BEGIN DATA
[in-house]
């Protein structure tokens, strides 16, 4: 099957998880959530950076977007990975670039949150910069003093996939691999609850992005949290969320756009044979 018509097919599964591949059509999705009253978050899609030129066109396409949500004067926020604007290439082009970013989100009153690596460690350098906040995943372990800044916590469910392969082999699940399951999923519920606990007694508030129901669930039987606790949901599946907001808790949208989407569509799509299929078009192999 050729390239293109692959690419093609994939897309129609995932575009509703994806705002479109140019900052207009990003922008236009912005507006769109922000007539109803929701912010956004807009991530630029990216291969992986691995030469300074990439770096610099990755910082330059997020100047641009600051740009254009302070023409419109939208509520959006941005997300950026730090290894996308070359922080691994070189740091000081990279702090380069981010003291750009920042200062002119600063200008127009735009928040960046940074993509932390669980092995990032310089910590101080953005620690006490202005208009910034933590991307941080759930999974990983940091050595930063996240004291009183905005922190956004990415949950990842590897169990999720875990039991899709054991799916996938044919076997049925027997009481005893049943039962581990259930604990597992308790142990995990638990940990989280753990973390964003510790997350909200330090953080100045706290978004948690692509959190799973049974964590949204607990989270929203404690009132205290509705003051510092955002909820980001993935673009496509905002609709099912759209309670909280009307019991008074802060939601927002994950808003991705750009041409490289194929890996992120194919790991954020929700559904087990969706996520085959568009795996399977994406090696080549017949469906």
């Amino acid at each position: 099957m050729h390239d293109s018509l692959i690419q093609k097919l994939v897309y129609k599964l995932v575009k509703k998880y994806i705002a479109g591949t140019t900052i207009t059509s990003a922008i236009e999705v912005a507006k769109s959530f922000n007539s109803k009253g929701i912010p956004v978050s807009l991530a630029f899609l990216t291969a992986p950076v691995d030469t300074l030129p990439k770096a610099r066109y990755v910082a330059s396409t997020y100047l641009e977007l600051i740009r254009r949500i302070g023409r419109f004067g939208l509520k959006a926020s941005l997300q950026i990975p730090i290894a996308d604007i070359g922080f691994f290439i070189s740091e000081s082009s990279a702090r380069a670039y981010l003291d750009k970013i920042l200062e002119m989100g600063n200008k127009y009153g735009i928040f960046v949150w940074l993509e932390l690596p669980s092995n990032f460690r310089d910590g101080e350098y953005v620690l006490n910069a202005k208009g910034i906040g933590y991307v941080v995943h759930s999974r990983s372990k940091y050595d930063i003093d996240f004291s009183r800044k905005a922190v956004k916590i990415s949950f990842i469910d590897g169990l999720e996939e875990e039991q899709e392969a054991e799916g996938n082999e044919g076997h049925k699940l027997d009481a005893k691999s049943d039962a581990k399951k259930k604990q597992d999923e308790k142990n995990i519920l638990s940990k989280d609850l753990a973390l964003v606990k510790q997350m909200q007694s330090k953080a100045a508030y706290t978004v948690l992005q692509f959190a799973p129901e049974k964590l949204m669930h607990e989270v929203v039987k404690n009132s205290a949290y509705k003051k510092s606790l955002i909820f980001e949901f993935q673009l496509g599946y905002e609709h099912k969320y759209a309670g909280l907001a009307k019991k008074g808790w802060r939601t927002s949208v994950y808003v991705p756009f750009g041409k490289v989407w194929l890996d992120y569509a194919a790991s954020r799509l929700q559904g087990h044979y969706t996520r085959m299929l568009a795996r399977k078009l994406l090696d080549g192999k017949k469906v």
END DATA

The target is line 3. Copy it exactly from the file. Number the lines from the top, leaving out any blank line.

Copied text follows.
């Amino acid at each position: 099957m050729h390239d293109s018509l692959i690419q093609k097919l994939v897309y129609k599964l995932v575009k509703k998880y994806i705002a479109g591949t140019t900052i207009t059509s990003a922008i236009e999705v912005a507006k769109s959530f922000n007539s109803k009253g929701i912010p956004v978050s807009l991530a630029f899609l990216t291969a992986p950076v691995d030469t300074l030129p990439k770096a610099r066109y990755v910082a330059s396409t997020y100047l641009e977007l600051i740009r254009r949500i302070g023409r419109f004067g939208l509520k959006a926020s941005l997300q950026i990975p730090i290894a996308d604007i070359g922080f691994f290439i070189s740091e000081s082009s990279a702090r380069a670039y981010l003291d750009k970013i920042l200062e002119m989100g600063n200008k127009y009153g735009i928040f960046v949150w940074l993509e932390l690596p669980s092995n990032f460690r310089d910590g101080e350098y953005v620690l006490n910069a202005k208009g910034i906040g933590y991307v941080v995943h759930s999974r990983s372990k940091y050595d930063i003093d996240f004291s009183r800044k905005a922190v956004k916590i990415s949950f990842i469910d590897g169990l999720e996939e875990e039991q899709e392969a054991e799916g996938n082999e044919g076997h049925k699940l027997d009481a005893k691999s049943d039962a581990k399951k259930k604990q597992d999923e308790k142990n995990i519920l638990s940990k989280d609850l753990a973390l964003v606990k510790q997350m909200q007694s330090k953080a100045a508030y706290t978004v948690l992005q692509f959190a799973p129901e049974k964590l949204m669930h607990e989270v929203v039987k404690n009132s205290a949290y509705k003051k510092s606790l955002i909820f980001e949901f993935q673009l496509g599946y905002e609709h099912k969320y759209a309670g909280l907001a009307k019991k008074g808790w802060r939601t927002s949208v994950y808003v991705p756009f750009g041409k490289v989407w194929l890996d992120y569509a194919a790991s954020r799509l929700q559904g087990h044979y969706t996520r085959m299929l568009a795996r399977k078009l994406l090696d080549g192999k017949k469906v």